Apple has come under scrutiny following a post by the online privacy and rights blog Reclaim The Net which pointed out that users of the Safari Web browser might have had their browsing behaviour sent to Chinese tech giant Tencent. Safari uses Tencent’s Safe Browsing filter in addition to Google Safe Browsing in order to protect users from phishing attacks and similar online scams IP addresses, raising concerns that the data might also be used to help track users’ online activity and circumvent privacy measures. Apple has not been keeping this a secret, but the blog post points out that it is not known whether data only from users in China is sent to Tencent, or whether those in other parts of the world are also affected.
Update: Apple has responded to reports about it sending some browsing data to Tencent in a statement.
According to the blog post, Apple’s privacy information page for Safari in iOS 13 clearly states that information might be sent to Tencent, but it is not clear how much data is sent or if there are any privacy protections in place. This appears to have been incorporated with iOS 12.2 for devices outside China, according to a tweet cited by Reclaim The Net, although AppleInsider points out that it was introduced within China with iOS 11.
Users can disable Safari’s Fraudulent Website Warning feature, but it is enabled by default and many people might not even know that it is working in the background. It works by checking hashed versions of the website addresses that users attempt to visit against Google and Tencent’s vast databases of known malicious websites. As this is happening, the user’s IP address is also sent to the companies. By correlating these requests and tracking browsing patterns, it could be possible to identify individual users.
The notice is found several levels deep in the iOS Settings app, and also appears on iOS 12.2 and iOS 13 in India. Safari on macOS only names Google as a company that information will be sent to.
Reclaim The Net cites several examples showing that Tencent has close ties with the Chinese government, and suggests that the company might be forced to hand over data to be used for other purposes such as surveillance. The discovery comes against the backdrop of long-running protests in Hong Kong against Chinese political influence, as well as the recent controversy around game developer Blizzard banning a Hearthstone player and withholding his prize winnings for expressing support for Hong Kong.
Apple has also recently been in the news for pulling an app used by Hong Kong protestors to track police movements from the iOS App Store, and for removing the Taiwan flag emoji from iOS in China.
The company has not yet responded publicly to concerns about this new issue. Gadgets 360 reached out to Apple for comment, but did not hear back at the time of this report.
Microsoft Teams gets new video features, Fluid docs & digital downtime
Windows 11 may not be quite ready for primetime, but Microsoft isn’t letting that stop it from launching its latest features for the hybrid workplace, including updates to Teams and new Fluid support across more apps. For meetings mixing together in-person and remote participants – which look likely to persist well beyond 2021 – Microsoft has new video calling features … Continue reading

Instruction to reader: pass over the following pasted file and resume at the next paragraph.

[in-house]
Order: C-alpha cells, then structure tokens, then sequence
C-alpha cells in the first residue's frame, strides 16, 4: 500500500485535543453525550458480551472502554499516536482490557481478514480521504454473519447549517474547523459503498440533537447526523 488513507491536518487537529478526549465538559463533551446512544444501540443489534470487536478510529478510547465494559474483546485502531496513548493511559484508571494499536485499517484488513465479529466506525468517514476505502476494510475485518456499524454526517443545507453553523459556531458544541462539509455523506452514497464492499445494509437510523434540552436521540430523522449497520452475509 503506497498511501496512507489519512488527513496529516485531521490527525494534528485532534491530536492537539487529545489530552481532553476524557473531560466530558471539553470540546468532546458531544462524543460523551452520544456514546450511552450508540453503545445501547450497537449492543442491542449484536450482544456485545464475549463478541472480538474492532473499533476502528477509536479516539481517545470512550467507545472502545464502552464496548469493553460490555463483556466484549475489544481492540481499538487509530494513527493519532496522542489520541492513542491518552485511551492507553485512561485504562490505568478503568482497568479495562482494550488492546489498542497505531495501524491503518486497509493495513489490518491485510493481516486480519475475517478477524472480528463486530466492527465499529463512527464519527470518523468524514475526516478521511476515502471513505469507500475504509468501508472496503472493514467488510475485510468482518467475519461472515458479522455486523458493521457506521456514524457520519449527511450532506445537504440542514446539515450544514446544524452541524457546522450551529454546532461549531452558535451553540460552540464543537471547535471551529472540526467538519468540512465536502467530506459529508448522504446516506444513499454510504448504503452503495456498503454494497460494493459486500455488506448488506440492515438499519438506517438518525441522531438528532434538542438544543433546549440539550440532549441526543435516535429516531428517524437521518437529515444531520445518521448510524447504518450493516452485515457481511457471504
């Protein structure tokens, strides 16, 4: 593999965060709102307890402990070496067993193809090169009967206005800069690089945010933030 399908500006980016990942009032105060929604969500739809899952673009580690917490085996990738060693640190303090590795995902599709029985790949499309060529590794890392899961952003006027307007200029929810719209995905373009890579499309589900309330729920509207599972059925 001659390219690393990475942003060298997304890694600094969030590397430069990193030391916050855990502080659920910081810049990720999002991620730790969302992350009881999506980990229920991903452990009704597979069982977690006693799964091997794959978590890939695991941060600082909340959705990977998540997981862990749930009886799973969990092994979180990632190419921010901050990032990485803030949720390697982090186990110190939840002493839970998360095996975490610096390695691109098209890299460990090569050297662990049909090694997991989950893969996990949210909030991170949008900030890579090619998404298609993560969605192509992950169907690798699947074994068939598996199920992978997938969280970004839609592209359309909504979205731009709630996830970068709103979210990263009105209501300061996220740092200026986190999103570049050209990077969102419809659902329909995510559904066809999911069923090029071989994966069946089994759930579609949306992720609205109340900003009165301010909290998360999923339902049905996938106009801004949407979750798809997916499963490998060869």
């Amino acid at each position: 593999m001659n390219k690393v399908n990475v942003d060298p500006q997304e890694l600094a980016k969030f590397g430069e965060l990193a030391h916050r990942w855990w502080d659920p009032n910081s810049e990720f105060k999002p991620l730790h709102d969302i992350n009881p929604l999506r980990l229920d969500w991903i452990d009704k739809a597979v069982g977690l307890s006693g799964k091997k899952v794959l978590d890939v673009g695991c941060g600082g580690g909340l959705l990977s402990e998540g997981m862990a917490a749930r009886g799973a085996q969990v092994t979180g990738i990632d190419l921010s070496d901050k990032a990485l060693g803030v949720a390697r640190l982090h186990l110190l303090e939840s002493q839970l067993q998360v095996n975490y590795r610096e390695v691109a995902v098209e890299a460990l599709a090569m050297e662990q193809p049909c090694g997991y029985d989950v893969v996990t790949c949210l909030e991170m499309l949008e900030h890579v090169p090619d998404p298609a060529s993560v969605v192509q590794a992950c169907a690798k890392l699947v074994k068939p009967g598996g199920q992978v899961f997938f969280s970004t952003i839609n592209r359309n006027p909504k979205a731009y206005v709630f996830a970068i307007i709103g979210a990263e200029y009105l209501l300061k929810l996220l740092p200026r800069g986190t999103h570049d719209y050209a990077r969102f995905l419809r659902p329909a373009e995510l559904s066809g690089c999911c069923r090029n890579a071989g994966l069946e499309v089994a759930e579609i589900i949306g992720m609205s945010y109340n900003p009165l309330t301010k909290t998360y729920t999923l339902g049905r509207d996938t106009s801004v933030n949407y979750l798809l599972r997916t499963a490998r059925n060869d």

Researchers develop a deep learning method able to animate portions of a photo
We’ve all looked at a photograph at some point of something like the ocean, clouds, or waterfall, and for the briefest time, it almost seems like the picture is moving. Typically, that perceived motion is just a trick of our minds. Researchers at the University of Washington have developed a new deep learning method that can animate certain portions of … Continue reading
Facebook developes a method of detecting and attributing deepfakes
Deepfakes have been around for a while now, but recently they’ve become so realistic that it’s hard to tell a deepfake from a legitimate video. For those who might be unfamiliar, a deepfake takes the face and voice of a famous person and creates a video of that person saying or doing things they’ve never actually done. Deepfakes are most … Continue reading
Here’s what’s inside Google’s first-ever retail store
The inside of the store is wood-on-wood, with these crazy bendy poles everywhere. If you’re thinking, “That store design reminds...
Peter Jackson’s 6-hour Beatles documentary confirmed for Disney+ this November
The Beatles: Get Back is now a Disney+ exclusive. And hoo boy, it’s six hours long. The Walt Disney Company...
5 tips for brands that want to succeed in the new era of influencer marketing – TechCrunch
Eric Dahan is co-founder and CEO of Open Influence, one of the first agencies to embrace influencer marketing. If I...
Lordstown Motors woes worsen with binding order update
Lordstown Motors has dropped itself in a new set of electric truck troubles, admitting that despite what previous announcements may...
Bethesda VP offers apology for Starfield’s absence on PS5
Bethesda Senior Vice President of Marketing and Communications Pete Hines talks to GameSpot about Starfield. This week, Microsoft and Bethesda...
Social1 year ago
CrashPlan for Small Business Review
Gadgets3 years ago
A fictional Facebook Portal videochat with Mark Zuckerberg – TechCrunch
Mobile3 years ago
Memory raises $5M to bring AI to time tracking – TechCrunch
Social3 years ago
iPhone XS priciest yet in South Korea
Cars3 years ago
What’s the best cloud storage for you?
Security3 years ago
Google latest cloud to be Australian government certified
Cars3 years ago
SK Telecom and Samsung to collaborate on 5G for enterprise
Social3 years ago
Apple’s new iPad Pro aims to keep enterprise momentum